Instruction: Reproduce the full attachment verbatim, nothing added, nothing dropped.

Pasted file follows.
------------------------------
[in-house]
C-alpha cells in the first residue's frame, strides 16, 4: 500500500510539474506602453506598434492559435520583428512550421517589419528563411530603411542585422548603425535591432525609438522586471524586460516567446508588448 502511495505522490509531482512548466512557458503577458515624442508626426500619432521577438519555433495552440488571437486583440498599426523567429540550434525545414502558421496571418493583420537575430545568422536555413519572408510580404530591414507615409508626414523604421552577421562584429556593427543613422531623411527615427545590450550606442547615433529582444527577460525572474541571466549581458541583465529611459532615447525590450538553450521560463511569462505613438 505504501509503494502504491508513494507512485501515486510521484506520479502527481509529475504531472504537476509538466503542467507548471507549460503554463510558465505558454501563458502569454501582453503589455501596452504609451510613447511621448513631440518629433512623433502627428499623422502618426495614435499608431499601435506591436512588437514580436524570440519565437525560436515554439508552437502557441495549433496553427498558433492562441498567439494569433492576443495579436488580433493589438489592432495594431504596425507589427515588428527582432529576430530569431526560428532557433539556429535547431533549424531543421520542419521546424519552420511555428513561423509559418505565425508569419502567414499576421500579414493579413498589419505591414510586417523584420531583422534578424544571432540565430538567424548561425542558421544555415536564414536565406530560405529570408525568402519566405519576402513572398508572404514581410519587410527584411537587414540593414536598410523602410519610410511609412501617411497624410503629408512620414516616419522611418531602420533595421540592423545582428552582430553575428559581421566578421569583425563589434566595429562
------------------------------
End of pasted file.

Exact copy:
[in-house]
C-alpha cells in the first residue's frame, strides 16, 4: 500500500510539474506602453506598434492559435520583428512550421517589419528563411530603411542585422548603425535591432525609438522586471524586460516567446508588448 502511495505522490509531482512548466512557458503577458515624442508626426500619432521577438519555433495552440488571437486583440498599426523567429540550434525545414502558421496571418493583420537575430545568422536555413519572408510580404530591414507615409508626414523604421552577421562584429556593427543613422531623411527615427545590450550606442547615433529582444527577460525572474541571466549581458541583465529611459532615447525590450538553450521560463511569462505613438 505504501509503494502504491508513494507512485501515486510521484506520479502527481509529475504531472504537476509538466503542467507548471507549460503554463510558465505558454501563458502569454501582453503589455501596452504609451510613447511621448513631440518629433512623433502627428499623422502618426495614435499608431499601435506591436512588437514580436524570440519565437525560436515554439508552437502557441495549433496553427498558433492562441498567439494569433492576443495579436488580433493589438489592432495594431504596425507589427515588428527582432529576430530569431526560428532557433539556429535547431533549424531543421520542419521546424519552420511555428513561423509559418505565425508569419502567414499576421500579414493579413498589419505591414510586417523584420531583422534578424544571432540565430538567424548561425542558421544555415536564414536565406530560405529570408525568402519566405519576402513572398508572404514581410519587410527584411537587414540593414536598410523602410519610410511609412501617411497624410503629408512620414516616419522611418531602420533595421540592423545582428552582430553575428559581421566578421569583425563589434566595429562